Severe aortic valve stenosis
A child with severe aortic valve stenosis has such an advanced degree of narrowing in the valve that the left ventricle may become very stiff.
Children with this type may also experience atrial fibrillation, an abnormal contraction of the heart’s ventricles caused by erratic electrical signals coming from the heart’s atria. Interventional catheterization or valve repair or replacement surgery are necessary to treat severe aortic valve stenosis.
Critical aortic valve stenosis
This, the most serious type of aortic valve stenosis, is usually present at birth. The newborn’s aortic valve is so narrowed that the heart cannot pump enough blood to nourish the body, so immediate intervention is needed—usually by surgically replacing the aortic valve.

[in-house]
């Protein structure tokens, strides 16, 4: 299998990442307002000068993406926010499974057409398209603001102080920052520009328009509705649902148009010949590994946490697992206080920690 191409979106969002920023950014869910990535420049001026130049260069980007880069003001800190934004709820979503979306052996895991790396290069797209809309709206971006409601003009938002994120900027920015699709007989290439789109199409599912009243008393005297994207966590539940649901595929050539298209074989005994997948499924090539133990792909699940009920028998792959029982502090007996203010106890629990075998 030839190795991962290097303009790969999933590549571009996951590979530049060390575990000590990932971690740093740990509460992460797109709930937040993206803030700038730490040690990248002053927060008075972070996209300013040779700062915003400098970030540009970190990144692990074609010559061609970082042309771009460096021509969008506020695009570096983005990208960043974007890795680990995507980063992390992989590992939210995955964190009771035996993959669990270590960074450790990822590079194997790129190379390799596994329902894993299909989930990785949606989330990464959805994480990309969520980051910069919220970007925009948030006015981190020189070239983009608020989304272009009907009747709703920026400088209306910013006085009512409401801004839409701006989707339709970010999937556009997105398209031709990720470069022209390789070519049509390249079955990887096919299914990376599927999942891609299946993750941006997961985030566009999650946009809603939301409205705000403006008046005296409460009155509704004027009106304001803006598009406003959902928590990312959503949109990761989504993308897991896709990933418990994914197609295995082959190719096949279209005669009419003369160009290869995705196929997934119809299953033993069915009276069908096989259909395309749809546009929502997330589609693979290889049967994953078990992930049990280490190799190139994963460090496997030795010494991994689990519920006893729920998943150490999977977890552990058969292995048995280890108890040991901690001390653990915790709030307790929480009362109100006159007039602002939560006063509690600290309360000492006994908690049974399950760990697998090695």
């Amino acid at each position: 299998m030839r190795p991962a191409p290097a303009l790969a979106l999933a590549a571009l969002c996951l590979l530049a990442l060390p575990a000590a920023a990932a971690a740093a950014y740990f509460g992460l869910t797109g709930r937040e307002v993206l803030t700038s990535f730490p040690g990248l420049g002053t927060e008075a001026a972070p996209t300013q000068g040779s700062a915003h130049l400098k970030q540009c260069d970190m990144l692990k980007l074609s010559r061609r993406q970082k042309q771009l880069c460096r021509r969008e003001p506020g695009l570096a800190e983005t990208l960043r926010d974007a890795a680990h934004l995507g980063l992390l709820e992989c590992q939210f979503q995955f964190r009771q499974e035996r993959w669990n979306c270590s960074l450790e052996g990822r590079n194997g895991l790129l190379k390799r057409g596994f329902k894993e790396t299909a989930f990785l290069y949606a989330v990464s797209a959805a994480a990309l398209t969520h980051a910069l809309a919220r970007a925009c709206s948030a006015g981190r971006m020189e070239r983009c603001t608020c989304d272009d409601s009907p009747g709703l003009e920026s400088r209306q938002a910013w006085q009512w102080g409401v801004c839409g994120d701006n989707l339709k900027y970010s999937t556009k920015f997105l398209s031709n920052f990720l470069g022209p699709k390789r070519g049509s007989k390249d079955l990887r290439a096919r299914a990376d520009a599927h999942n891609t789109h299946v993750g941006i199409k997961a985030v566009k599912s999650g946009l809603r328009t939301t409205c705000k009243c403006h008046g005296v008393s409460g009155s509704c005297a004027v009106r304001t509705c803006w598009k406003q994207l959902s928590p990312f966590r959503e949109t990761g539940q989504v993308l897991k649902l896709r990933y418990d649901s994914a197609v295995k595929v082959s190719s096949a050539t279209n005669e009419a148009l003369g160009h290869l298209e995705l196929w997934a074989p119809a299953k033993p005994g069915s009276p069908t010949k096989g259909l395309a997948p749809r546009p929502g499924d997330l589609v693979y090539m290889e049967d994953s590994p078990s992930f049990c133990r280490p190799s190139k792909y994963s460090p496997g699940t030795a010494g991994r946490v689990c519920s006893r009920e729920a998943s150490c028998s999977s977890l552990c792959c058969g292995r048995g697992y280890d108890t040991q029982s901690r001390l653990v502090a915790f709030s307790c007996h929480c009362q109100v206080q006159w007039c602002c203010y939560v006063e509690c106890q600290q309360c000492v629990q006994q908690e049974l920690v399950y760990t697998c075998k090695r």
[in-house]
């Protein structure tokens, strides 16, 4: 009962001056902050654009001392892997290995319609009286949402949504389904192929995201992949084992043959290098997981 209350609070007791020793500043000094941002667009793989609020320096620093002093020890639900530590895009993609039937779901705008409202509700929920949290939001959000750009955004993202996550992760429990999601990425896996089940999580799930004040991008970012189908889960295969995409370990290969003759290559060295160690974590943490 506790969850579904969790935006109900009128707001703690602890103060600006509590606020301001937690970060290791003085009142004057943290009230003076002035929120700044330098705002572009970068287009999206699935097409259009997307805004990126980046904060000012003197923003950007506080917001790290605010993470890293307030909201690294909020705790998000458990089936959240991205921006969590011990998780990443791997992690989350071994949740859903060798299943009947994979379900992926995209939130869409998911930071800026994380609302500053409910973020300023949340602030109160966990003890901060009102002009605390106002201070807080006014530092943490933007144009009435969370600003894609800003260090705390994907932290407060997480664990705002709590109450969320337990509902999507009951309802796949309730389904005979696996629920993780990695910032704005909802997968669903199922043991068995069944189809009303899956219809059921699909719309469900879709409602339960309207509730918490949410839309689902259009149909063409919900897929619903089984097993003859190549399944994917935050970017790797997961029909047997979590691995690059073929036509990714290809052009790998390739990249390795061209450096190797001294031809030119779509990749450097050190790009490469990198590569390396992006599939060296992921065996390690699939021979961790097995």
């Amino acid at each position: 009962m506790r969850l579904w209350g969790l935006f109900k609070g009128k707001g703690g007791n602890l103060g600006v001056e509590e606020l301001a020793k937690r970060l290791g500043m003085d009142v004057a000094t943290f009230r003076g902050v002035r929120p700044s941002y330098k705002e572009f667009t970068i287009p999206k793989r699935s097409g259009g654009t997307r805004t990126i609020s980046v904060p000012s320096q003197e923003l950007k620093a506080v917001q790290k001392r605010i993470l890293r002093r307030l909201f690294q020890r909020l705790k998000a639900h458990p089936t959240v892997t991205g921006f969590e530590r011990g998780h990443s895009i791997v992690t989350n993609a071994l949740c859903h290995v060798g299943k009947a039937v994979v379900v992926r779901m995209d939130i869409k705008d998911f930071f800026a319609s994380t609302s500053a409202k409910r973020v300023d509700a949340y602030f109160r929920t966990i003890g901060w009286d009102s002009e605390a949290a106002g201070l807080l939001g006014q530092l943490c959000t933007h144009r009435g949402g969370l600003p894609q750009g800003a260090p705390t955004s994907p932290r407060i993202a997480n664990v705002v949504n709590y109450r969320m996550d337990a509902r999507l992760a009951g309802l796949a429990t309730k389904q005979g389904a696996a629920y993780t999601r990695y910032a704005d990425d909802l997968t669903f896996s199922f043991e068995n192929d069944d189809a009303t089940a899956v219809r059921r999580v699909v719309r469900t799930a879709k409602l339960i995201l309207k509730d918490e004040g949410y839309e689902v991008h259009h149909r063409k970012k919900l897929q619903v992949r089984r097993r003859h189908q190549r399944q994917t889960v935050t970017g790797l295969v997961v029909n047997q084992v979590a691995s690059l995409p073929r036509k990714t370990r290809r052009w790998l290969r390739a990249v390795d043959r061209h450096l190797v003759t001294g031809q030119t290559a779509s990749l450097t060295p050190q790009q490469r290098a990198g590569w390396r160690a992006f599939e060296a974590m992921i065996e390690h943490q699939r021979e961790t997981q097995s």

Learn more about how Children’s treats critical aortic valve stenosis and other congenital heart defects.
Signs and symptoms
What are the symptoms of aortic valve stenosis?
Many children with aortic valve stenosis show no outward symptoms since they are in the mild to moderate stages of the condition. Usually, the only identifiable symptom in these cases is a pronounced heart murmur.
As aortic valve stenosis progresses, children may experience:
- shortness of breath or difficulty breathing
- irregular heartbeats or heart palpitations
- chest pain
- dizziness during or immediately after physical activity
You should seek treatment from a qualified medical professional right away if you notice any of these warning signs in your child.
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|Read the stories of Children’s patients with heart conditions and hear words of wisdom from their parents, siblings and caregivers.|
Q: Will my child be OK? How much will aortic valve stenosis disrupt her life?
A: Your child’s long-term health and course of treatment depend greatly on her unique circumstances, especially:
- her age at the time of diagnosis
- how narrowed the aortic valve has become at the time of diagnosis